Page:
Aside from classroom exercises in classic poetry,  my own interest in verse developed around the age of 15. I began to look up the poets who influenced Jim Morrison. That led me to the Beat poets like Allen Ginsberg, Lawrence Ferlinghetti and Michael McClure; and the 19th century French poets like Arthur Rimbaud, Paul Verlaine and Charles Baudelaire.  

This began a domino effect of discovery.  Everytime I discovered someone 'new', I would learn of other poets and writers that I had yet to read. I lost many hours of time wringing my hands in bookstores with the painful decisions that had to be made. It was rare for me to walk out of a bookstore with fewer than four or five new books. 

I also began to discover which publishing companies could be trusted to put out great work. One of those publishing companies was New Directions Press. This press founded by James Laughlin put out many excellent bilingual collections of poetry by Rimbaud and Baudelaire. They also published a lot of writers that were cutting edge or avant-garde. Since I liked to challenge myself this was greatly appealing to me. 

 I began to seek out their books at random often without any advance knowledge of the writers or poets. It seems startling to me now that I discovered The Captain's Verses by Pablo Neruda wholly by accident. I had no advance knowledge of his poetry when one fateful day I walked into a bookstore and plucked a copy off the shelf. I flipped through it and was hooked. 

 I guess my ignorance can be excused by my youth. I was still a high school lad and Neruda doesn't penetrate most high school curriculums. My 11th grade English teacher was most impressed with my literary range but couldn't provide adequate reasons for certain omissions. He did, however, encourage my extensive reading. 

Pablo Neruda was a major discovery. This Chilean born poet won the Nobel Prize for Literature in 1971. He was born Neflati Ricardo Reyes Basoalto in 1904. He began writing poetry at the age of 10. He was an accomplished poet by his early twenties. He adopted the pen name Pablo Neruda in honor of 19th century Czech poet Jan Neruda.

The Captain's Verses (Los Versos del Capitan) was originally published anonymously in 1952. The poems written were addressed to Matilde Urrutia who he would marry in 1955. The poems include both poems expressing devotion as well as lover's quarrrels. The highly personal nature is one reason for the early anomynity. He thought the few copies printed would disappear. The first official publication of these poems would be in 1963. The New Directions bilingual edition was originally released in 1972, about a year before Neruda's death.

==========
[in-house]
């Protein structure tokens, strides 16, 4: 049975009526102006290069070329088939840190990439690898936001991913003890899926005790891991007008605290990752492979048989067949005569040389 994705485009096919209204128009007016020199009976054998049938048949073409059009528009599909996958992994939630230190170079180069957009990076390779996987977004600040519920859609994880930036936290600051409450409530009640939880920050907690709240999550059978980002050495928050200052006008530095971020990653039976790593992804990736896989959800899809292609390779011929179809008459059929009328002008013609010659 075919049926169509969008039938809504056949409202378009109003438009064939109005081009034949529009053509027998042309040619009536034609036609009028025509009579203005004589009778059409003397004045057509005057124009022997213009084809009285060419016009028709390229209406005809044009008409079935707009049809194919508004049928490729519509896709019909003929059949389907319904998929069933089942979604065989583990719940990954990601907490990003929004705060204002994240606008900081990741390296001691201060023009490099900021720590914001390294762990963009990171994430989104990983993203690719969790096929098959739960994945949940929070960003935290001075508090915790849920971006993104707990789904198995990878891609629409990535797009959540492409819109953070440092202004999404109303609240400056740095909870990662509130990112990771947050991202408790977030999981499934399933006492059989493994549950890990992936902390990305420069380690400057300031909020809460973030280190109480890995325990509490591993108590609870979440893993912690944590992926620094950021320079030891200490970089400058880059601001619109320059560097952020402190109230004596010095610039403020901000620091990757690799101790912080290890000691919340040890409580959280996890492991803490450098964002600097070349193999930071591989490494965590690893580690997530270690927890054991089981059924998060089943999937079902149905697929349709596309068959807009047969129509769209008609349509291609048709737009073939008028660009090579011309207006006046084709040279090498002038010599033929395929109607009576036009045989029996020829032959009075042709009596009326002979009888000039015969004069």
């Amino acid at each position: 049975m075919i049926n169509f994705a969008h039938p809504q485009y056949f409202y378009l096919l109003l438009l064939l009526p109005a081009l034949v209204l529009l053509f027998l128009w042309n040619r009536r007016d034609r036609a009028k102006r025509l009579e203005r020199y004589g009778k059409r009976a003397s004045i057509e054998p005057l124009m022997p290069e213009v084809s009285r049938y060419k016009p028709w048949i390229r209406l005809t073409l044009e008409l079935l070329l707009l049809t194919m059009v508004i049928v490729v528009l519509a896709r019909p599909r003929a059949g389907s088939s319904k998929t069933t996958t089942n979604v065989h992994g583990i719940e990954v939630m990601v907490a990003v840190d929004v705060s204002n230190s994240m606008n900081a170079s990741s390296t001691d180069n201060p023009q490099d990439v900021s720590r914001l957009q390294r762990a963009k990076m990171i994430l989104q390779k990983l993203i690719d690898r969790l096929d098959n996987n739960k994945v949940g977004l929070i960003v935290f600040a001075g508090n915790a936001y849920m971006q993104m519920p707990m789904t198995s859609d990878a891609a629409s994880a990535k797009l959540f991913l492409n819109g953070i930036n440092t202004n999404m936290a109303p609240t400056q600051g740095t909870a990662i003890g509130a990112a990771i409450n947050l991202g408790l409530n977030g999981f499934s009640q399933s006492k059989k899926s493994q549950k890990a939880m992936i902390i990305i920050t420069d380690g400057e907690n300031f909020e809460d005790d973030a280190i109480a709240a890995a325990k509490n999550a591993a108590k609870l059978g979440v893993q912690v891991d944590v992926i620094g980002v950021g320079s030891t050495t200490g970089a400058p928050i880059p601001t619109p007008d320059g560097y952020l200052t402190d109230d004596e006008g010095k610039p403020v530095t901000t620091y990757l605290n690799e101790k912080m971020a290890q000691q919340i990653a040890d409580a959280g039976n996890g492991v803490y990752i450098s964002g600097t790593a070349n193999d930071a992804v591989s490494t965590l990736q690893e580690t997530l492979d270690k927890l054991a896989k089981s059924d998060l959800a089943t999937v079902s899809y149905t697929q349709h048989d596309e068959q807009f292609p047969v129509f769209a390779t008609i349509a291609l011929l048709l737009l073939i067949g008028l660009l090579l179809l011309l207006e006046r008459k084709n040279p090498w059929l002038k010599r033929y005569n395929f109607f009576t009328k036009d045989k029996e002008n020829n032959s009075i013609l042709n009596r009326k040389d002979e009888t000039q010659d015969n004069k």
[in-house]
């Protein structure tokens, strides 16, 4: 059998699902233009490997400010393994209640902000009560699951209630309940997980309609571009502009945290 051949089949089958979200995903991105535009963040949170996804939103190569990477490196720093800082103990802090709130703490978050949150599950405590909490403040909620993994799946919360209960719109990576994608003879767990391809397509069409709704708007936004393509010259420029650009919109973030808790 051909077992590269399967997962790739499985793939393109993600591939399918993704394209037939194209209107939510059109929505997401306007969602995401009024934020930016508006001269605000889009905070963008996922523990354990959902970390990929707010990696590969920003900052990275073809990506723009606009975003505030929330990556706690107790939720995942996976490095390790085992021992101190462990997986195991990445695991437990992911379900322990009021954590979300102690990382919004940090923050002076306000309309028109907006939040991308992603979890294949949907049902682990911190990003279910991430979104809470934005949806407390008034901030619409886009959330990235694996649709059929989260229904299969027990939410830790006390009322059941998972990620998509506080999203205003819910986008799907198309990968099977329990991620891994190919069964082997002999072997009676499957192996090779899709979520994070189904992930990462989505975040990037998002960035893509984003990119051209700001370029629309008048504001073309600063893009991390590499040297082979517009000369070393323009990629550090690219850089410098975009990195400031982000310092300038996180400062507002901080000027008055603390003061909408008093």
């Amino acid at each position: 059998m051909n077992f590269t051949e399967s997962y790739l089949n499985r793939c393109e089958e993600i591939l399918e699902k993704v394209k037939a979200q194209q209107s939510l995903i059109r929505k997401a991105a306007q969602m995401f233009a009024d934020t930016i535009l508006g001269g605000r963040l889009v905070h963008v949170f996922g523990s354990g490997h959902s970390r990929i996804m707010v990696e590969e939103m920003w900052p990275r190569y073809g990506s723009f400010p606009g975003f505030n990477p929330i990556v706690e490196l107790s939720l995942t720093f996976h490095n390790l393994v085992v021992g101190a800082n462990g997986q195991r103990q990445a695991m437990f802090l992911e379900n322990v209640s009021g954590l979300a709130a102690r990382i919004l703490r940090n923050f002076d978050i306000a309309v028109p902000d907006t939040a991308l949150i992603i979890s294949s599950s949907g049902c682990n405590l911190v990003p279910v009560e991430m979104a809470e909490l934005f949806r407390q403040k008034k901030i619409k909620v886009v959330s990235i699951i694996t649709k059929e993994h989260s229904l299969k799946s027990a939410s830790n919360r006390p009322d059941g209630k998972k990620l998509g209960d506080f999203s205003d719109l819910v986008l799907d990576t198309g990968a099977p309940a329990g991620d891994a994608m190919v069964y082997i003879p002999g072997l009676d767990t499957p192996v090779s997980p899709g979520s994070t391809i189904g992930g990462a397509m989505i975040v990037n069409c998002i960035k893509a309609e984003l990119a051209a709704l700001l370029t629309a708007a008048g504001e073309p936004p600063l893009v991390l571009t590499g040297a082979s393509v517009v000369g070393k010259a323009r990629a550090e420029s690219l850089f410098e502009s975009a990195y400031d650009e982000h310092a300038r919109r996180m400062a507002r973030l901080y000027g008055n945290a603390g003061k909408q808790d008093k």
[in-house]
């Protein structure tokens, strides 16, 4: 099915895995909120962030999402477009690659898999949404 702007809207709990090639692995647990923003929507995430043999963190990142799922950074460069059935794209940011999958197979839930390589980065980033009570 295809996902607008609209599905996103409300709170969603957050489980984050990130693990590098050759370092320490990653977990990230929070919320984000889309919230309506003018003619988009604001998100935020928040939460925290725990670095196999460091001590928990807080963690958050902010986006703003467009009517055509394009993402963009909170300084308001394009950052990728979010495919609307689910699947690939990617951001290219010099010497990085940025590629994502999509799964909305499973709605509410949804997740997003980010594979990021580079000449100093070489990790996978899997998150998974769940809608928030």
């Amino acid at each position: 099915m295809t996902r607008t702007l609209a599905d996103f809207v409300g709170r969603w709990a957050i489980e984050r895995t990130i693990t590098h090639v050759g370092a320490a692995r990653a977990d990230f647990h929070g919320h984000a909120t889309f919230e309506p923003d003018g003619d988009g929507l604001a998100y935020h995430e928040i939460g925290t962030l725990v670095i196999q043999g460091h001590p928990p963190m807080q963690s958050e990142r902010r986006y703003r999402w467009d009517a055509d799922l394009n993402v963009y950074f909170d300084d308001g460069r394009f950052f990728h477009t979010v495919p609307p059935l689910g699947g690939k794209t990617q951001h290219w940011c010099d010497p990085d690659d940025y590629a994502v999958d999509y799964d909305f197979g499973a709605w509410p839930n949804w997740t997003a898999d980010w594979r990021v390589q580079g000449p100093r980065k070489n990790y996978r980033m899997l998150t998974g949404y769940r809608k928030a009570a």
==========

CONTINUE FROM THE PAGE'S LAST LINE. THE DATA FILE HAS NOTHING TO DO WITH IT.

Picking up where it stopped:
It is now twenty years later and this collection of poetry still holds a special place in my heart. Neruda had the capacity to be direct while still employing brilliant imagery. This is a book that I refer to from time to time for inspiration and comfort. I will pick it up and open and random and something will jump out at me. I find a poem called The Dead Woman (La Muerta). It concludes beautifully: 

I shall walk with cold and fire and death and snow/my feet will want to march toward where you sleep,/but/ I shall go on living,/ because you wanted me to be, above all things, /untamable,/ and, love, because you that that I am not just one man /but all men. 

Here he is expressing deep sorrow at the theoretical loss of the loved one. This is both inspiring and poignant. It can not be easy to fathom the potential loss of a lover. What would you do if your spouse died? How would you handle it? His resolve is impressive although I wonder what Matilde thought. It seems amazing to so readily confess to loving again although it is a probable reality. I doubt I would use a verse like that to impress a would be amour. Matilde must have been an amazing woman to accept and appreciate such honesty.

He atones for himself with a poem like Your Laughter(Tu Risa). Here he writes:

 Take bread away from me, if you wish/ take air away,but/do not take from me your laughter./Do not take away the rose,/the lanceflower that you pluck,/the water that suddenly/bursts forth in your joy,/the sudden wave/of silver born in you.

 This poems follows poems called Your Feet and Your Hands. Neruda wrote with extraordinary passion and love. The translations by Donald D Walsh do an excellent job of capturing the fiery verse. I also love that the original Spanish is published en face with the English translation. I just wish my command of Spanish was better so I could read the originals without referring to the translations. As beautiful as a translation of verse may be, there will always be something lost. 

There are several poems that remain old favorites. A line from The Insect (El Insecto) is where I gained the title for this review. I've always liked that line although he was more serious when he wrote it than I am when I read. In the poem he is transforming himself into an insect and his lover into a giant being. He is slowly embarking on the adventure of exploring her body. I get slapped in the face when I try lines like that but he got away with it. (I really got to improve my Spanish!) 

I think people who appreciate great poetry and love poetry will enjoy this book. Those more fluent in Spanish than I am will probably gain a lot more than I did. Neruda produced some of the greatest love poetry ever written. He also wrote in a style that is relatively easy to understand. One needn't be a Rhodes Scholar to comprehend this verse. Neruda was a poet of the people and a passionate lover. That is revealed with stunning clarity in this collection.


Author's Notes/Comments: 

The title just means "I am smaller than an insect." It's one of my favorite lines from Neruda.

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allets's picture

I have The Collected Works of Neruda

I will have to revisit it.